We explained in our previous article the alternatives and modalities for opening a business in Italy. In particular, how to set up a company and the various fiscal and accounting procedures involved. In this article we expand on the formalities for opening a business in Italy for someone who is not residing in the European Community.
A non-EU citizen who plans to start a business and settle in Italy but does not have a residence permit must first apply for Nulla-osta. This declaration states that there are no obstacles to start a business. Null-osta is issued by the competent body, which can be either the Comune or Chamber of Commerce depending on the circumstances. Foreigners must also provide a Certification of financial and economic parameters (with a minimum of € 17,667). The Chamber of Commerce issues this statement and does not have to verify that the aforementioned amount is actually held by the applicants. A non-EU citizen must have this minimum amount for any type of business, according to the Foreign Office Decree of 11 May 2011.
If you want to start a sole proprietorship business, become partner in a new general partnership, manager of a new limited company, legal representative of a foreign company, or manager of an existing company, and you are already a resident in Italy or plan to live in Italy, the conditions of reciprocity must be checked beforehand and you must obtain a valid residence permit (Permesso di soggiorno per lavoro autonomo).
Principle of reciprocity
The principle of reciprocity means that in the foreign citizen’s home country an Italian citizen is granted the same rights as those the foreign citizen is applying for. Reciprocity conditions can be verified by anyone at the Italian Embassy in the home country. These conditions are checked by the public official/public body receiving the request. For example, the notary when a company is established, or the Chamber of Commerce when a manager is appointed.
In Europe, there is also a Permesso unico di lavoro (in accordance with Leg. Decree 40/2014), which allows you to work in Europe in the country that issues this. It lasts one or two years and allows a person to work (as in the case of a residence permit for family reasons), but it is not valid for working in other EU countries because it is not an EC long-term residence permit. Non-EU citizens having a long-term residence permit can carry out any economic activity in Italy (Leg. Decree 3/2007).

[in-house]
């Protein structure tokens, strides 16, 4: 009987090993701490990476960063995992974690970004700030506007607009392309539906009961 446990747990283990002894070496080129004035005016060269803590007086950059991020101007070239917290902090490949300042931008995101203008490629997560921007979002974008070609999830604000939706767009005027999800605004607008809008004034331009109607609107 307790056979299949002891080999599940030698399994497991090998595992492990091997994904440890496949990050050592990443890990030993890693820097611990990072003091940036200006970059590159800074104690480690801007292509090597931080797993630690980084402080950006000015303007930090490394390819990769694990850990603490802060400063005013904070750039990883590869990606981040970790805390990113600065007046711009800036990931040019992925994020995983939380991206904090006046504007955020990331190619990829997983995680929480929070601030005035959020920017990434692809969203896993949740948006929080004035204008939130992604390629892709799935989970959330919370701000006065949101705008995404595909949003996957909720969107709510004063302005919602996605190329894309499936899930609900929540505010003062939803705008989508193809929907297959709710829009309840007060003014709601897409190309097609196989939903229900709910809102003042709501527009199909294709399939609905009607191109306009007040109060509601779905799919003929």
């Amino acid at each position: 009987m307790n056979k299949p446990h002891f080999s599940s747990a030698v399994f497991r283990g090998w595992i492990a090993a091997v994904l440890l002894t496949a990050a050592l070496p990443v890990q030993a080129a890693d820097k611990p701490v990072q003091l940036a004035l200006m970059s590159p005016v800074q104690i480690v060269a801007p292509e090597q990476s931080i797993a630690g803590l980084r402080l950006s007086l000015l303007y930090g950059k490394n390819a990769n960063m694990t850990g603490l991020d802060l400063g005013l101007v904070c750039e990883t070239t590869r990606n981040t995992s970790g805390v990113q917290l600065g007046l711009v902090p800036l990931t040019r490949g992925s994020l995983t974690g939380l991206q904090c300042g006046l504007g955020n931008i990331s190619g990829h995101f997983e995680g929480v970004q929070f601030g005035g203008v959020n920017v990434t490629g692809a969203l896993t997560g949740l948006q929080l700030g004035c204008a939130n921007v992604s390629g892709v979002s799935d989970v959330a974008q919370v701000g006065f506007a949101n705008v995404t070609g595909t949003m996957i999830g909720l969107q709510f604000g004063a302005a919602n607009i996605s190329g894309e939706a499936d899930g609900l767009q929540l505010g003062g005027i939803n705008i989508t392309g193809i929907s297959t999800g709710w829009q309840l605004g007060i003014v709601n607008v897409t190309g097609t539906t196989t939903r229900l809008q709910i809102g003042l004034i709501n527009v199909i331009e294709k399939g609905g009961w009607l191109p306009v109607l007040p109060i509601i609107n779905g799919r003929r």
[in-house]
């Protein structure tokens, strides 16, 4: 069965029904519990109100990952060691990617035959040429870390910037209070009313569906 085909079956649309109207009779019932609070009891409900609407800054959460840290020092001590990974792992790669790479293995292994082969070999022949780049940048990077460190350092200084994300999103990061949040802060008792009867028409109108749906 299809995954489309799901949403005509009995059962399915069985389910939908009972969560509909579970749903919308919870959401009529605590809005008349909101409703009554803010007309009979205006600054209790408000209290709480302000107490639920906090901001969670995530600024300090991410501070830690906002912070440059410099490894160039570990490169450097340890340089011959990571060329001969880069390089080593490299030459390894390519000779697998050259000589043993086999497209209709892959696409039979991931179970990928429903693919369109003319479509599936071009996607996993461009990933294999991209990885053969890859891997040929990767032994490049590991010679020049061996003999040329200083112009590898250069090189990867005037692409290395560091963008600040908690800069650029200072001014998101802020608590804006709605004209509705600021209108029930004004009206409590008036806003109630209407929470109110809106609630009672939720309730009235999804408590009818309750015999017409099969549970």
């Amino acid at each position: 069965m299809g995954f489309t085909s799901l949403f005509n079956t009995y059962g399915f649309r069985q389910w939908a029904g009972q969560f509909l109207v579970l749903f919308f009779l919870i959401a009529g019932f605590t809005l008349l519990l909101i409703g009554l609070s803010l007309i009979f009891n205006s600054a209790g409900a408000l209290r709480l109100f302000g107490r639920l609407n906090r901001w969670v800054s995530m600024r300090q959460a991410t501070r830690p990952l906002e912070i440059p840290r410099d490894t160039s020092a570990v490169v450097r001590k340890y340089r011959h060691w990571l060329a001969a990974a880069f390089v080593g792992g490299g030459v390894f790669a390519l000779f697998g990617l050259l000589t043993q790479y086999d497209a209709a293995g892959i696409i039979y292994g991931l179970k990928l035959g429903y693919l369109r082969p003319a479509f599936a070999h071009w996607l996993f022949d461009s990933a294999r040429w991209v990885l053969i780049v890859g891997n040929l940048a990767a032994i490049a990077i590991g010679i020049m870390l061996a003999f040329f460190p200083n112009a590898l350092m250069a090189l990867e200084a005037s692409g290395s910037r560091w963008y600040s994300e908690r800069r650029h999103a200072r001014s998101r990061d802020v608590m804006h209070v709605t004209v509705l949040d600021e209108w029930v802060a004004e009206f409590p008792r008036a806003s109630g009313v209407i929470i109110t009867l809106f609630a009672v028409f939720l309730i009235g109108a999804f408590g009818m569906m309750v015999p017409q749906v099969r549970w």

Obtaining a permit to stay is one of the most important aspects that a prospective foreign investor should consider.
In order to remain in Italy to manage a company, the investor must have a permit to stay. Setting up a company does not provide sufficient grounds for permission to live in Italy for more than 90 consecutive days. Investors are usually advised about the “reciprocity rule” but fail to receive specific information on the consequences of not having a valid permit to stay.
Migration and residence permits
Once all the necessary conditions have been met, the company/sole proprietorship must be registered in the Italian Business Register within 30 days of the business starting date. The following documents are needed, depending on the circumstances:
- Citizens with a valid residence permit (or with an EU long-term residence permit) must submit a photocopy of the permit;
- Individuals waiting for a residence permit to be issued must submit the receipt of the registered letter that they sent to the Centro Servizi Amministrativi in Rome when they applied for the permit, as well as a photocopy of their passport with a valid type “D” visa (allowing one to stay in Italy for more than 90 days);
- Citizens waiting for a residence permit to be renewed must submit a photocopy of the expired permit and the receipt of the registered letter that they sent to Centro Servizi Amministrativi in Rome when they applied for the renewal.
While the residence permit is being issued or renewed, citizens are given a temporary receipt with the following note: “A residence permit has been requested and has not yet been issued/renewed”.
Non-EU citizens who want to start a self-employment activity in Italy – such as being partners or managers of a partnership, legal representatives of a foreign company, or family workers of a sole proprietorship – can no longer apply for a self-employment entry visa. Therefore, they must already have their residence permits before starting the chosen activity. When renewing the permits, they can request to change these into self-employment residence permits.
Citizens from EFTA Member States (Iceland, Norway, Liechtenstein, Switzerland, the Republic of San Marino) and from Vatical City do not need a visa or a residence permit.
The Italian National Police is the competent authority for issuing or renewing any kind of residence permit.
This article was originally published in Tuscany’s Grapevine Magazine with the title “Opening a Business in Italy for non-EU citizens”.